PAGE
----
daily bird Archive

Due to inconsistent posting and lack of time, I regret to inform you, we will no longer be doing “Bird of the Day” but rather we will focus on “Bird of the Week”. =) This is more doable and I can really research each bird. More fun, more knowledge, more understanding. And, if you the readers want contribute by researching a bird, I would love to post it here. Simply e-mail me

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Red-tailed black cockatoo Originally uploaded by dark orange The bird of the day today is the Red-tailed black cockatoo (Calyptorhynchus banksii). It is also known as Banksian- or Bank’s Black Cockatoo. It is found in Australia, those Australians, they get to see all the cool and rare birds. =) This is a big bird folks, about 24 inches LONG! Wow, two feet of bird. Despite its size, this very noisy bird prefers to eat mostly Eucalyptus seeds. A bird after my own heart. =) They can live up to or even longer than 50 years! Wow, a long-living, seed-eating bird. Nice. Growing up, my grandmother often had cockatoos but hers were white with yellow or red tufts. These are the more common type of cockatoo [&hellip

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Eastern Rosella Originally uploaded by ianmichaelthomas Today’s bird of the day is the Eastern Rosella, also known as Platycercus eximius. It is native to Australia and Tasmania but now is also found in New Zealand. I read you can have this bird as a pet but it is not very “cuddly”. Hahahaha. This bird photograph is from flickr user ianmichaelthomas. Here is what he had to say about this photograph (direct copy and paste): Another wild and free Australian native parrot! Australia can rightly be called the land of parrots. There are about 80 species in Australia. Eastern Rosella Another iconic Australian native parrot, the Eastern Rosella is spectacularly coloured, and similar in size to the Crimson rosella. Eastern rosellas are the mascot/emblem of Aussie [&hellip

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Stellar’s Jay Originally uploaded by Life of David The Stellar Jay, another bird found locally, is today’s bird of the day. It’s scientific name is Cyanocitta stelleri. It is common throughout the U.S. but I love it. I like to look at them. They are interesting and beautiful. They like seeds, nuts, berries, fruit, invertebrates, eggs, other bird’s nestlings (GASP!), acorns, conifer seeds and other things like them. It will join you for a picnic, if you bring the right food. You can read more about the Stellar Jay, even hear its call, here. http://www.birds.cornell.edu/AllAboutBirds/BirdGuide/Stellers_Jay.html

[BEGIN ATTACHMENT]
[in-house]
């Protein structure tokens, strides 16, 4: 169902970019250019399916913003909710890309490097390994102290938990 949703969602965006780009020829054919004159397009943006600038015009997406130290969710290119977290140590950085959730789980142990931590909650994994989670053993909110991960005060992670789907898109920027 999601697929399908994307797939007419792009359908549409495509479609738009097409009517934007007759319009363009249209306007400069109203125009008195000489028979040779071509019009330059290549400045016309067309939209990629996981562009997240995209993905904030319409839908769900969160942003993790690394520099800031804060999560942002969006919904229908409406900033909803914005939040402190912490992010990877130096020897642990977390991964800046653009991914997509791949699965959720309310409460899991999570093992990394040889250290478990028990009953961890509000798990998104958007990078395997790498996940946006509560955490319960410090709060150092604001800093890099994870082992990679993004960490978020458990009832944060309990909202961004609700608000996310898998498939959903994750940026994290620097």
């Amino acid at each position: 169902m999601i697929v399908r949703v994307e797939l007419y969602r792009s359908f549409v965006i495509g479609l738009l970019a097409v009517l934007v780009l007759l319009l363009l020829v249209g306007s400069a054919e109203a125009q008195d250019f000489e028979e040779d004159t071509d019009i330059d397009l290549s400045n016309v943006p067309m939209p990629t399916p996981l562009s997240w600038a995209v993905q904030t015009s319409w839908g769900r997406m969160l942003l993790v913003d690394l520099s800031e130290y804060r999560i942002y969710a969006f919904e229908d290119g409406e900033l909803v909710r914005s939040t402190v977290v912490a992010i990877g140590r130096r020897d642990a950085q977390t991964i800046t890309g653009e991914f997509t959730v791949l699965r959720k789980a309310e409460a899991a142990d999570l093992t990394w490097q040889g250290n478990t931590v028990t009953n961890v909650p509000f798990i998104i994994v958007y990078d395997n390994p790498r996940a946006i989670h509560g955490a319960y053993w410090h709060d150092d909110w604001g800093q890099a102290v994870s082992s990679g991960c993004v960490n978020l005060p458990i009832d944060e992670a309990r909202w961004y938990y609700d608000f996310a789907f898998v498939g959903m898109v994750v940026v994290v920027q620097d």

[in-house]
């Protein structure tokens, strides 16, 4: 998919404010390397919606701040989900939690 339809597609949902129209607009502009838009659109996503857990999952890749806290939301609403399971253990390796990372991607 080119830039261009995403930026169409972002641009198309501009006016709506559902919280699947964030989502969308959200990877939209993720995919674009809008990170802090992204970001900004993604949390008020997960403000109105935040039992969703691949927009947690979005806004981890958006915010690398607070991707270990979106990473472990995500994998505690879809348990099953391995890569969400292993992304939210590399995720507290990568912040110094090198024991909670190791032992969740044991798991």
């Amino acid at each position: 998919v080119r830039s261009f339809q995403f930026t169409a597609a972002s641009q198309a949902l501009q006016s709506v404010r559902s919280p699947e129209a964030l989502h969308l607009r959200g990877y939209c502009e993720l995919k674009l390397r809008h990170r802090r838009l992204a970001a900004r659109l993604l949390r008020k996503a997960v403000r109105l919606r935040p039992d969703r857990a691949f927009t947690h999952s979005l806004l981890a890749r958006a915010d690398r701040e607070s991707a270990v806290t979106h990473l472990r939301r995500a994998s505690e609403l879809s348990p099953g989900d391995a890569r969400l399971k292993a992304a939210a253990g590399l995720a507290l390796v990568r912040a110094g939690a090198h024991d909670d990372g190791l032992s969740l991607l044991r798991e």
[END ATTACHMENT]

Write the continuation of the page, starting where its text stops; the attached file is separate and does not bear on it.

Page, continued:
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GBH Originally uploaded by sproutter The Great Blue Heron…one of my favorite birds, albeit I have so many. This bird is so beautiful. I remember the first time I seen one. I was mesmerized by it and ever since, I’ve been on the lookout for it whenever I am near its habitat. Also known as Ardea herodias in the scientific world, this bird is the largest heron in North America. It can be from 36 to 55 inches from head to tail and has a wingspan of 66 to 79 inches! Many inches of awesome. =) It has a scratchy, throaty call. You can hear it here. http://en.wikipedia.org/wiki/Image:Great_Blue_Heron.ogg It eats small fish mostly but it will also eat shellfish, insects, rodents, amphibians (such as frogs), [&hellip

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American Robin (male) Originally uploaded by Wayne Weber The bird of the day today is the American Robin, (Turdus migratorius), what a strange scientific name. =/ It is found all over the U.S. and happens to be the state bird of three states (Michigan, Connecticut and Wisconsin)! I think it has earned that popularity. It is an attractive, social bird that sings loud and clear. =) You can hear it here. American Robins likes= to eat worms, earthworms in particular which ironically is reflected in the collective noun for American Robins: a worm of Robins. They also enjoy insects, fruits and berries. The American Robin lives everywhere in the U.S. — lawns, woodlands, shrubs, trees, even sheltered windowsills. It winters in moist woodlands, suburbs and [&hellip

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Bewick’s Wren Originally uploaded by sproutter Another birdy found in Washington State, the Bewick’s Wren, (Thryomanes bewickii). I read this species is the only one in the category Thryomanes and that there is a subspecies called the Seattle Wren. I think you can guess what tomorrow’s bird of the day will be… =) It is a small bird who likes to live in urban areas, near houses and once found throughout the eastern part of the U.S., it is mostly located in the western part now. They speculate this is because of the tricky ways of the House Wren. I seen one of these eating something near the peanuts I fed the crows this morning. It is about 5 inches and likes spiders and insects. [&hellip

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